VALLEY FORGE, Pa., May 21, 2020 /PRNewswire/ -- PJM Interconnection, the nation's largest electric grid operator, has the resources available and is prepared to meet summer demand for customers in 13 states and the District of Columbia.
Power system operators at PJM are prepared to serve a forecasted summer peak demand for electricity of approximately 148,000 MW.
This assessment of PJM's operational preparedness reflects a more conservative high peak-demand day and does not reflect the current decrease in demand experienced as a result of the coronavirus pandemic. PJM has over 187,000 MW of installed generating capacity available to meet customer needs, with sufficient resources available in reserve to cover generation that is unexpectedly unavailable, or for other unanticipated changes in demand.
"The summer is normally when electricity use is at its highest, and along with our members, we prepare for summer operations throughout the year," said PJM President and CEO Manu Asthana. "Although the coronavirus pandemic has brought new dynamics for us to consider in our forecasting and operational preparedness, we're confident that we will be able to meet customer needs."
PJM meets electricity needs by procuring enough resources to satisfy peak demand plus its required reserves. Resources and energy are acquired through PJM's competitive markets, which save customers billions of dollars each year.
Last year's peak demand was over 151,000 MW, which occurred on July 19. PJM's all-time, one-day highest power use was recorded in the summer of 2006 at 165,563 MW. One megawatt can power about 800 homes.
Preparing for New Variables
It remains unknown how the continuing pandemic will affect peak load this summer as air conditioning usage evolves among residential, commercial and industrial customers. Thus far, pandemic-related social restrictions that were introduced in mid-March have driven down peak demand approximately 10 percent, with closures of commercial, industrial and institutional power users more than offsetting the increased electricity use by people working from home.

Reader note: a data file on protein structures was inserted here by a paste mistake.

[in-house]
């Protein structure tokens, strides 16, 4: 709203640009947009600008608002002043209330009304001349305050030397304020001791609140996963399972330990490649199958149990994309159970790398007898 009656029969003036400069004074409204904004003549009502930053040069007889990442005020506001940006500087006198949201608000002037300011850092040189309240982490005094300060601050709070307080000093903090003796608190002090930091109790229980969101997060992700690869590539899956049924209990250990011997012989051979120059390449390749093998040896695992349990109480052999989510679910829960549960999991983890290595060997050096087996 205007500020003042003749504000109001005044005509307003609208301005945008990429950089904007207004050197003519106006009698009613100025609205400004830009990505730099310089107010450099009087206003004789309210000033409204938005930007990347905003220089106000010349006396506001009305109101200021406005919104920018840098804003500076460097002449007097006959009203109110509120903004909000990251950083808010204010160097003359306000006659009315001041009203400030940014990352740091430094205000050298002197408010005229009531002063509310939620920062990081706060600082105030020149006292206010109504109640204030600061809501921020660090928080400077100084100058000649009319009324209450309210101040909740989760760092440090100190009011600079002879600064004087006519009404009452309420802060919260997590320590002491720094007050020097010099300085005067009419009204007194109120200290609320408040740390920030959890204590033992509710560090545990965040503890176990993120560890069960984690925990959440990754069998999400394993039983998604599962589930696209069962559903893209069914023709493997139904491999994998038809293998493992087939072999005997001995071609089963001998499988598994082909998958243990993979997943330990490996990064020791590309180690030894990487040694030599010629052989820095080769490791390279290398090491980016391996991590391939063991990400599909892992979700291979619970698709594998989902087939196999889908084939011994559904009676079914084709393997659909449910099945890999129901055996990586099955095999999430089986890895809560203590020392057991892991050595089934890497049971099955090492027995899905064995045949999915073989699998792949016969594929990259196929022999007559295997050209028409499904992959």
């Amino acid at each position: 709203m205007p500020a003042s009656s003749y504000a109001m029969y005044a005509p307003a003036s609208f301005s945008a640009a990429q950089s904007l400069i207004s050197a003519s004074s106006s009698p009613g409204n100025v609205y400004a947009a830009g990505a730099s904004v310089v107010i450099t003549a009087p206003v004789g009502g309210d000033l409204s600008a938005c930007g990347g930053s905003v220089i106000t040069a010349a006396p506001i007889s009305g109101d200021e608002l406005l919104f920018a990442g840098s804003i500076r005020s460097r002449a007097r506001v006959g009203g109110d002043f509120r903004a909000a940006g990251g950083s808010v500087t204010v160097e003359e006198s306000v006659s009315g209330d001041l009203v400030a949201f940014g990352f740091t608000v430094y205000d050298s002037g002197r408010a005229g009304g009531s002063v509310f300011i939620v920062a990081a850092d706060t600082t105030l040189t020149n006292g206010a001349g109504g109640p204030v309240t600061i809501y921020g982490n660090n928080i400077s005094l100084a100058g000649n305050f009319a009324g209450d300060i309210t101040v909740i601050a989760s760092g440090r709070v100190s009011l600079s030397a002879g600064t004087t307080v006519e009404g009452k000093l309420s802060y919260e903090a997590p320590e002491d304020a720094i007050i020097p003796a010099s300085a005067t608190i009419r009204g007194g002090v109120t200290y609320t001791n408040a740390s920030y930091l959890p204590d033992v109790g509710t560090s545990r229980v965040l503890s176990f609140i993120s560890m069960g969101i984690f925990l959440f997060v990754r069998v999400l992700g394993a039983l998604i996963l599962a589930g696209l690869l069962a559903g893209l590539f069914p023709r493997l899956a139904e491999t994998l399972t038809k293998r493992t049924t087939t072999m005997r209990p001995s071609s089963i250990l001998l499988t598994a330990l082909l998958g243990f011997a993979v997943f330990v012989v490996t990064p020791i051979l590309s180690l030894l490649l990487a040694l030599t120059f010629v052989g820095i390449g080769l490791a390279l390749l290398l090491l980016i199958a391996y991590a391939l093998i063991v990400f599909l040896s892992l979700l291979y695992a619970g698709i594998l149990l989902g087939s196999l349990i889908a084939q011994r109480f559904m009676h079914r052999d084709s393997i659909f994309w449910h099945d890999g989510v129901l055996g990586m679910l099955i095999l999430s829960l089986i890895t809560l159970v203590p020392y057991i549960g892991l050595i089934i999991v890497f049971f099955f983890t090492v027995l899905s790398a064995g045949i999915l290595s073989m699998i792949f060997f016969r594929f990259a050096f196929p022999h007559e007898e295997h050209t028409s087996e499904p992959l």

PJM is also prepared to deal with how electricity use patterns could once again change as government restrictions due to the pandemic are lifted.
Coordination and Planning
PJM's coordination with its members is key to ensuring that power flows where and when it is needed. PJM has worked with transmission and generation owners throughout the spring to ensure that critical maintenance and system improvements were completed.
A dedicated team of operators use sophisticated technology to balance supply and demand and direct the power grid 24/7 from PJM's control rooms. They prepare multiple potential scenarios that could be impacted by weather, emergency conditions or equipment failure. They adjust resource output with changes in demand and ensure that no transmission lines or facilities are overloaded. The team also watches for unusual conditions and reacts to them to protect the electricity supply.
Since April, PJM has taken numerous measures to protect our employees, contractors and stakeholders while maintaining reliability, including adding a third system control room this spring that provides PJM with a high level of operational flexibility.
PJM Interconnection, founded in 1927, ensures the reliability of the high-voltage electric power system serving 65 million people in all or parts of Delaware, Illinois, Indiana, Kentucky, Maryland, Michigan, New Jersey, North Carolina, Ohio, Pennsylvania, Tennessee, Virginia, West Virginia and the District of Columbia. PJM coordinates and directs the operation of the region's transmission grid, which includes over 84,236 miles of transmission lines; administers a competitive wholesale electricity market; and plans regional transmission expansion improvements to maintain grid reliability and relieve congestion. PJM's regional grid and market operations produce annual savings of $2.8 billion to $3.1 billion. For the latest news about PJM, visit PJM Inside Lines at insidelines.pjm.com.
SOURCE PJM Interconnection